Galicia’s Biological Mission

By 2021 Galicia expects to com­plete a four-​year R&D project that seeks to estab­lish solid foun­da­tions for a Galician olive oil indus­try based on indige­nous olive vari­eties.

“Characterization and Recovery of Indigenous Olive Varieties from Galicia” is the first major sci­en­tific project devoted to Galician olives and began in 2017 with the aims of recov­er­ing indige­nous olive trees, iden­ti­fy­ing Galician olive vari­eties, under­tak­ing a small-​scale pro­duc­tion of their olive oils to ana­lyze their qual­i­ties, and expand­ing their pro­duc­tion to iden­tify those vari­eties with best busi­ness poten­tial.

The Viticulture Group of Galicia’s Biological Mission, a cen­ter of the Spanish National Research Council, leads this research spon­sored by Juana de Vega Foundation and sup­ported by APAG, Galicia’s Association of Olive and Oil Producers.

The Group is respon­si­ble for activ­i­ties in sci­en­tific and tech­no­log­i­cal aspects of viti­cul­ture and, since 2012, Galician olivi­cul­ture.

Its ini­tial inves­ti­ga­tions con­firmed the exis­tence of two indige­nous olive vari­eties, Brava Gallega and Mansa Gallega, which in 2017 were rec­og­nized and incor­po­rated into Spain’s Registry of Olive Varieties with a Commercial Interest and, con­se­quently, the EU Plant Variety Catalogues and Database. This enabled their plant­ing, olive and oil pro­duc­tion, and indi­ca­tion on prod­uct labels.

“We described their DNA pro­files and fea­tures accord­ing to the exist­ing UPOV code for Olea euro­pea and have some data about their organolep­tic traits and the analy­sis of their oils but need long-​term assess­ments of the olive trees and the influ­ence of annual weather to make rig­or­ous and reli­able con­clu­sions about the pecu­liar­i­ties of each olive vari­ety,” said María del Carmen Martínez, the group’s chief.


Researchers Characterize Two Galician Olive Varieties for the First Time

Olive oil, the main source of fat in the Mediterranean diet, is renowned for its nutri­ents and health prop­er­ties. Spain holds the dis­tinc­tion of being the top pro­ducer of this “liq­uid gold” in the world. While most olive oil in the coun­try is pro­duced in Andalusia, in recent years other areas have started to man­u­fac­ture high-​quality olive oil using indige­nous vari­eties.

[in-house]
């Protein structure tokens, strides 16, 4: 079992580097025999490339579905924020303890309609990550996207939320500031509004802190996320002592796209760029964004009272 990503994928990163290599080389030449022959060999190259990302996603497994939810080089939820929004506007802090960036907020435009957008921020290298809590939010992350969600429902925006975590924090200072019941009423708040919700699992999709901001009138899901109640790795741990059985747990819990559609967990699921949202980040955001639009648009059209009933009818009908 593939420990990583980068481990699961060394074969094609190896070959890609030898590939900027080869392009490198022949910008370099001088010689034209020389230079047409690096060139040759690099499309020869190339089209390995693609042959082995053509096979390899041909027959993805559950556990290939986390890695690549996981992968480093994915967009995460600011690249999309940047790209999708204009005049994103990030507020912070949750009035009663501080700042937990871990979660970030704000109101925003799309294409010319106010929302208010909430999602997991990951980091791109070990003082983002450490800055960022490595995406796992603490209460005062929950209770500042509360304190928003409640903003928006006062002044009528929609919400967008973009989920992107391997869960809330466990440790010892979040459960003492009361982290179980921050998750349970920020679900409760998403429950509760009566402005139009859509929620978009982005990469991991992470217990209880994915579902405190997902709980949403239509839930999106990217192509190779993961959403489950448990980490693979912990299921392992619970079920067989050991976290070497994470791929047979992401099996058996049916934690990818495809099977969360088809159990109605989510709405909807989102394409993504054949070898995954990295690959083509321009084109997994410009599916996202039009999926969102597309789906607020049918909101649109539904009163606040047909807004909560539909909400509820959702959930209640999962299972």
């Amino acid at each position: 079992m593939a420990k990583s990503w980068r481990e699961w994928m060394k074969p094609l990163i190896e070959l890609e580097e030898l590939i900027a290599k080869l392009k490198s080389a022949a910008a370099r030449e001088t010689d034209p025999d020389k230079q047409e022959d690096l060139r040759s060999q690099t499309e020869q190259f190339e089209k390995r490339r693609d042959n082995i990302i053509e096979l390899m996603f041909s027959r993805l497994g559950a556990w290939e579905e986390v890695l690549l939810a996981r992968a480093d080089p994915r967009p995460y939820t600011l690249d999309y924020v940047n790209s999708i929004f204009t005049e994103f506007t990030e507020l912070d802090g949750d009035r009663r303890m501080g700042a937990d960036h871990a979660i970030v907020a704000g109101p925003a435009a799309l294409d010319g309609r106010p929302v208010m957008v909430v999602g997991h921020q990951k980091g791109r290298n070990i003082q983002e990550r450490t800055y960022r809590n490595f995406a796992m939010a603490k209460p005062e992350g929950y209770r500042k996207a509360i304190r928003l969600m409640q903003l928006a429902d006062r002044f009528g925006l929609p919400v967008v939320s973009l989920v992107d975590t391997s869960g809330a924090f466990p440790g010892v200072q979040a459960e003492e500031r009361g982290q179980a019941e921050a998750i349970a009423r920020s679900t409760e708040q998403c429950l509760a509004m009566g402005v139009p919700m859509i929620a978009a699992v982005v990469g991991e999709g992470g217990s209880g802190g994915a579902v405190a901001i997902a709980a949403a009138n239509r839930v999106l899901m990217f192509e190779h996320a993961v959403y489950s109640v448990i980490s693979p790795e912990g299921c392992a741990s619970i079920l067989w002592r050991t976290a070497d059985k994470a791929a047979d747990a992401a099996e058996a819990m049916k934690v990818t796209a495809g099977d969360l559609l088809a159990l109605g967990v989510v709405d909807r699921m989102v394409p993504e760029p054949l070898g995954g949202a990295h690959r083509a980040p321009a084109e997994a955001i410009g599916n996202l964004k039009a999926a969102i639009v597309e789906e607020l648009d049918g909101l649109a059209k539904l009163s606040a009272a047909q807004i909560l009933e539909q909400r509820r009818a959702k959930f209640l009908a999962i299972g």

In 2018 the Mission reported the find­ings of the project’s first phase when 116 cen­te­nary olive trees were iden­ti­fied and marked. Thirteen dif­fer­ent and unknown olive vari­eties were found after ana­lyz­ing DNA and botan­i­cal descrip­tions of 70 of these trees.

Except for Brava and Mansa Gallega and Portuguese Cobrancoça, the remain­ing vari­eties need to be named. The plan now moves for­ward to stages that seek to expand and com­plete the recov­ery of indige­nous olive tree vari­eties, and the char­ac­ter­i­za­tion of oils pro­duced from their olives.

Upon com­plet­ing the project, the Viticulture Group expects to pro­vide the Galician and Spanish gov­ern­ments with data required to reg­is­ter new olive vari­eties as indige­nous from Galicia and glob­ally dis­tinct. It then plans to offer pro­duc­ers and nurs­eries mate­r­ial that may help expand the olive oil and table olive indus­tries using indige­nous Galician olive vari­eties.

The Group’s prior expe­ri­ence with the ini­tial stages of a Galician wine indus­try based on local grape vari­eties, and the many sim­i­lar­i­ties between olives and vines, serve as a ref­er­ence for the devel­op­ment of what appears to be a promis­sory regional olive oil indus­try.

Although Galicia is known for its wine pro­duc­tion, cen­te­nary olive trees located through­out Ribeira Sacra, Valdeorras and the province of Pontevedra attest an ancient olive oil pro­duc­tion. Many trees were removed cen­turies ago and com­mer­cial oil pro­duc­tion was aban­doned, but domes­tic pro­duc­tion never ceased. In recent years some com­pa­nies and winer­ies resumed this pro­duc­tion with a com­mer­cial tar­get.

Approximately 300 hectares of olive trees are cur­rently planted in Galicia, 130 of which, or 40 per­cent, belong to APAG mem­bers. “The Association is ready to pro­vide advice to the increas­ing num­ber of per­sons inter­ested in plant­ing olive trees, espe­cially from indige­nous vari­eties,” noted APAG’s pres­i­dent, José Antonio García Martínez. Many com­pa­nies, espe­cially for­eign, are inter­ested in invest­ing in Galicia’s olive sec­tor, he noted.

Among the cur­rent oper­a­tors in Galicia, four employ indige­nous olive vari­eties grown in Galicia; five pro­duc­ers make oils from non-​indigenous olives grown in Galicia.

According to García, APAG pro­duc­ers are focus­ing on craft­ing pre­mium olive oils, pay­ing the utmost atten­tion to all stages involved in pro­duc­tion to ensure the gourmet sta­tus of their prod­uct.

APAG per­ceives the Biological Mission’s research can have a pos­i­tive impact on the expan­sion of Galicia’s olive sec­tor and the recog­ni­tion of the unique­ness of its indige­nous olive oils. The Association’s aspi­ra­tion is that these efforts may help con­sti­tute a des­ig­na­tion of ori­gin that would cer­tify the qual­ity and ori­gin of the olive oils from Galicia.




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